The following blog post was written by food banker Ashley Bonner, Agency Relations Coordinator for Second Harvest Food Bank.
“The best way to find yourself is to lose yourself in the service of others”- Mahatma Gandhi
Meet Susan Cox. Susan is the Program Director of One Step Further, Inc — a Second Harvest partner agency located in Guilford County. Susan has client choice pantries located in both Greensboro and High Point, as well as a pantry through Cone Community Health and Wellness Center. Susan lives a life of service.
Susan Cox serves as Second Harvest’s Chair of the Agency Relations Committee on Second Harvest’s Board and as well as the Chair of the Agency Advisory Council. The Agency Advisory Council (AAC) was created in 1995. It provides a forum for communication between and among our network of partner agencies and Second Harvest. The Council is designed to obtain insight and feedback from Second Harvest’s partner agencies in order to help assess, improve, and guide our services.
The AAC consist of 18 representatives from each of the 18 counties that we serve. Each member serves on the AAC for 2 years. They become the liaison between Second Harvest and the partner agencies in their individual counties. Through our monthly Agency Newsletter, I hope to spotlight all 18 members of the AAC.
Last month, I had the pleasure of sitting down with Susan and delving more into her program and mission. We begin our sit down with a brief history of how Susan began in feeding others. She was formerly a part of The Servant Center’s pantry. From there, One Step Further was officially established in November 2014. Susan says that what she does goes far beyond food; she is also in the business of empowering those individuals that she serves. Through her programs she offers different opportunities through Nutrition Education classes, FNS outreach and GED classes– her hope is to assist those who come to One Step Further in becoming self-sufficient.
They also offer gardening classes to give people on a fixed income a way to secure healthy, fresh food on their own. With these classes, they obtain the skills of harvesting and knowing when and what to plant. By reaching out to community partners Susan has been able to receive funds/donations to provide the supplies for the classes. When the class concludes they are giving the proper supplies to go home and continue growing their green thumb.
When talking with Susan her passion for the work she does is undeniable. She is always identifying ways to make their experience at her programs more humane and welcoming. This is one of the reasons she was able to have the insight in seeing the benefits of having the One Step Further pantries operate under the client choice model. When asked what benefits she sees from being a client choice pantry she said “the right food to the right people and right hands.” With their previous method of prepacking bags it was hard to distribute things like eggplant and spaghetti squash. Through client choice you now see people choosing those things as well as them choosing healthier options overall.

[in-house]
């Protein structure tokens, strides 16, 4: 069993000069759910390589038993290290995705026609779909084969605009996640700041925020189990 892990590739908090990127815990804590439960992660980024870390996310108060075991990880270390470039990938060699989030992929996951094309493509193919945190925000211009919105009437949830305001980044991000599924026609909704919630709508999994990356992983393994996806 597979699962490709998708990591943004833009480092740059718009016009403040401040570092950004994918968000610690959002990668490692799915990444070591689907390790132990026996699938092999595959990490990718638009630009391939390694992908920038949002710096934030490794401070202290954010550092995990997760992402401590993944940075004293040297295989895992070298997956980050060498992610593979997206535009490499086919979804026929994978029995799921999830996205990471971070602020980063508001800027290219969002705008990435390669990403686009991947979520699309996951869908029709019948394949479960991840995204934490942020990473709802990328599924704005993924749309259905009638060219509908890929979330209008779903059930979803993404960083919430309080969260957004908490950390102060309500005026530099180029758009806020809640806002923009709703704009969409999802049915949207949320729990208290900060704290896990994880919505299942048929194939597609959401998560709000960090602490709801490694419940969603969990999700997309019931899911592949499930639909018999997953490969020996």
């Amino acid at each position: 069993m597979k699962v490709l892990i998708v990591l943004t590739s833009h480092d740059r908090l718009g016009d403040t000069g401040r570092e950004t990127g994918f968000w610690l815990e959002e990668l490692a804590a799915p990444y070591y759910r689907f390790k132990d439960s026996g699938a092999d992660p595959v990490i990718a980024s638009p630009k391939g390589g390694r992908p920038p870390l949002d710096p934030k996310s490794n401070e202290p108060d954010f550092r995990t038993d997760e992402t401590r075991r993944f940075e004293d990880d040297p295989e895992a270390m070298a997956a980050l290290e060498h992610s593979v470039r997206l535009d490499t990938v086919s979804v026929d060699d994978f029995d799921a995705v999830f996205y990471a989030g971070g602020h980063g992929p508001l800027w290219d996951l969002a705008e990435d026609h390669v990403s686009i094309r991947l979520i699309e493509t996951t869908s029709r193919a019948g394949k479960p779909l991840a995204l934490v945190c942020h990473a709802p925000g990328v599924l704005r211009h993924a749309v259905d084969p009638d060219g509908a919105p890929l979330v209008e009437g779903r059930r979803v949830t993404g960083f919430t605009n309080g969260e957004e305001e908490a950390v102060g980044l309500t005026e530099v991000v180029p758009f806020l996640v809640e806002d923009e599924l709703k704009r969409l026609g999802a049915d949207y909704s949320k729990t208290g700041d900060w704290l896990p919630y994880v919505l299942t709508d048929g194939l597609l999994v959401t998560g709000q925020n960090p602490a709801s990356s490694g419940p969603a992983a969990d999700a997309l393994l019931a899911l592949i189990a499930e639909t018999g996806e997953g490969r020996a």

One of the major improvements she’s seen after switching to client choice is being able to bring back a feeling of dignity to those who utilize the pantry. She believes that using client choice methods has erased some of the stigma associated with going to pantries. Her guests can now come in and choose things that appeal to them and their families. She once had a lady say “this was almost like shopping at a grocery store.”
Susan hopes to one day work herself out of a job. But without systematic change she worries that it will never happen. She stresses that we need to see a change from the bottom to the top and from the top to the bottom societally. Through her work, Susan advocates for livable wages and equal access to programs.
She shares stories of people who receive a minimal raise and see their benefits cut, which places them in a financial hole. She says that some choose to remain unemployed or work part-time to continue receiving assistance because low-wage work does not necessarily make up the difference. Susan would like to see a gradual transition away from assistance instead of cutting someone off abruptly at a fixed-income line. She feels that through the action of abrupt disruption of assistance some people determine that it’s safer to choose assistance over finding a better job.
In short, Susan just wants to see everyone be giving a fair chance to live a viable and self-supporting life.
While wrapping up with Susan, I asked her a question that I don’t think she saw coming: “Everyone has a great app idea, what’s yours?”
Her response is that she isn’t a big user of apps and relates as a more hands-on person. She feels we’ve all become way too attached to our phones. But, she paused for a moment and said, “I would create an app that tells you when to unplug from the phone. That it’s now time to go outside or take a walk.”
So, let’s all take a cue from Susan and put down your phones, turn off your TV’s, leave your house and get to know your neighborhood, plant flowers and find fulfillment in the service of others.